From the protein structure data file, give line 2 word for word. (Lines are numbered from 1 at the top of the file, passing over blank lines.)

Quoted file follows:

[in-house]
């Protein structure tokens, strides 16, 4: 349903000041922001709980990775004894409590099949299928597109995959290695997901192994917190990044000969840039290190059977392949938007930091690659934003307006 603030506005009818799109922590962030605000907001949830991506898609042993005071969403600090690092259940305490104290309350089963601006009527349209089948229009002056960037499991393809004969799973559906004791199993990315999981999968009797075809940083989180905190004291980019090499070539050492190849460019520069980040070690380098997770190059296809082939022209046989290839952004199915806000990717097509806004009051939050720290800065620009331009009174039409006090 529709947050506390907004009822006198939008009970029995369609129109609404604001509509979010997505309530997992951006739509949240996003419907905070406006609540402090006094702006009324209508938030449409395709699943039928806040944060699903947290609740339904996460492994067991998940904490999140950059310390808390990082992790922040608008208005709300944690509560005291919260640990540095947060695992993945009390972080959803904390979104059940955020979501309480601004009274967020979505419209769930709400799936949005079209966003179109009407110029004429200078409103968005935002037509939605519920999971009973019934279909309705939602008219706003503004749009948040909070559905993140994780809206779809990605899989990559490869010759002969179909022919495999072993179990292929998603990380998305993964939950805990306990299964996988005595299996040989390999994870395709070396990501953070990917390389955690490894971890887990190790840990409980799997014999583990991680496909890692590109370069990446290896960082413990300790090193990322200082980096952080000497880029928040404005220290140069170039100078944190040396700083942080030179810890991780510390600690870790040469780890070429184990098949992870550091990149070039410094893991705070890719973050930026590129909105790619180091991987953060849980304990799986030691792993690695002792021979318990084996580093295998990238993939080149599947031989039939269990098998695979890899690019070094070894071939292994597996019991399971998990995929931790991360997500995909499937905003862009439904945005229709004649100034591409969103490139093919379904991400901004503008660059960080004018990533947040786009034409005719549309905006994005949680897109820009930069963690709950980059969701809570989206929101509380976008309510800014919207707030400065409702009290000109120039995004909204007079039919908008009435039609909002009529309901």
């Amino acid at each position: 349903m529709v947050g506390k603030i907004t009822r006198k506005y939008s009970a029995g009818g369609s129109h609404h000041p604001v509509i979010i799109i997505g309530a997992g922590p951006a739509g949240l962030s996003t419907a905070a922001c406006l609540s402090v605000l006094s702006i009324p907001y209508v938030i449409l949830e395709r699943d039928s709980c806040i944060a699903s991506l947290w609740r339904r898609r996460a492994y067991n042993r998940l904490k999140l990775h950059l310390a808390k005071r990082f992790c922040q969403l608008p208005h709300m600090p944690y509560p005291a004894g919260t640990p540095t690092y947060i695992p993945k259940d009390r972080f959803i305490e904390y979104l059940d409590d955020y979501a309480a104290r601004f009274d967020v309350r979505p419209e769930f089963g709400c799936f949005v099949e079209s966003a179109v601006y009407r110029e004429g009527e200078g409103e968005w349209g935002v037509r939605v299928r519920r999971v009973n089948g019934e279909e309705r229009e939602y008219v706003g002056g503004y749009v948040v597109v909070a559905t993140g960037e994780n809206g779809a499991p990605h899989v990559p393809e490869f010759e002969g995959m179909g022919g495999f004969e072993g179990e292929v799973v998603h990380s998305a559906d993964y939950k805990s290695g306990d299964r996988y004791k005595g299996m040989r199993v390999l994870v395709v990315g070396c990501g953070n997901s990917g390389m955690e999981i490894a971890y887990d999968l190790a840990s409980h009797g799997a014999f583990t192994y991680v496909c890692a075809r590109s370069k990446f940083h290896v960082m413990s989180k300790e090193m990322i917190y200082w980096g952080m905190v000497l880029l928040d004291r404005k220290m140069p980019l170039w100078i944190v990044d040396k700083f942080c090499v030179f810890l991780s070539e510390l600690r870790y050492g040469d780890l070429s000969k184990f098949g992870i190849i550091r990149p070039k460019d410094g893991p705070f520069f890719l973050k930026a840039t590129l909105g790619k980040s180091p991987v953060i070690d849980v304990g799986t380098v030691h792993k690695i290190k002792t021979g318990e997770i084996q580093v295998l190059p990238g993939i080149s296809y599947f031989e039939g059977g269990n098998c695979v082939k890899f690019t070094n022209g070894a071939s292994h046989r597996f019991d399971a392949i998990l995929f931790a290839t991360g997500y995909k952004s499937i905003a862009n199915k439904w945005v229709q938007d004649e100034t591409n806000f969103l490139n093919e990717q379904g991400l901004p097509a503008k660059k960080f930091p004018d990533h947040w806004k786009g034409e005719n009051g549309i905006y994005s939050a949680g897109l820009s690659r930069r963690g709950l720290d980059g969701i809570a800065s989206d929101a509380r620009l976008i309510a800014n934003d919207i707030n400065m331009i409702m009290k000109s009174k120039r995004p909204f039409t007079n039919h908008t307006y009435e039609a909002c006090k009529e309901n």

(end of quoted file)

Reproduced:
């Protein structure tokens, strides 16, 4: 349903000041922001709980990775004894409590099949299928597109995959290695997901192994917190990044000969840039290190059977392949938007930091690659934003307006 603030506005009818799109922590962030605000907001949830991506898609042993005071969403600090690092259940305490104290309350089963601006009527349209089948229009002056960037499991393809004969799973559906004791199993990315999981999968009797075809940083989180905190004291980019090499070539050492190849460019520069980040070690380098997770190059296809082939022209046989290839952004199915806000990717097509806004009051939050720290800065620009331009009174039409006090 529709947050506390907004009822006198939008009970029995369609129109609404604001509509979010997505309530997992951006739509949240996003419907905070406006609540402090006094702006009324209508938030449409395709699943039928806040944060699903947290609740339904996460492994067991998940904490999140950059310390808390990082992790922040608008208005709300944690509560005291919260640990540095947060695992993945009390972080959803904390979104059940955020979501309480601004009274967020979505419209769930709400799936949005079209966003179109009407110029004429200078409103968005935002037509939605519920999971009973019934279909309705939602008219706003503004749009948040909070559905993140994780809206779809990605899989990559490869010759002969179909022919495999072993179990292929998603990380998305993964939950805990306990299964996988005595299996040989390999994870395709070396990501953070990917390389955690490894971890887990190790840990409980799997014999583990991680496909890692590109370069990446290896960082413990300790090193990322200082980096952080000497880029928040404005220290140069170039100078944190040396700083942080030179810890991780510390600690870790040469780890070429184990098949992870550091990149070039410094893991705070890719973050930026590129909105790619180091991987953060849980304990799986030691792993690695002792021979318990084996580093295998990238993939080149599947031989039939269990098998695979890899690019070094070894071939292994597996019991399971998990995929931790991360997500995909499937905003862009439904945005229709004649100034591409969103490139093919379904991400901004503008660059960080004018990533947040786009034409005719549309905006994005949680897109820009930069963690709950980059969701809570989206929101509380976008309510800014919207707030400065409702009290000109120039995004909204007079039919908008009435039609909002009529309901």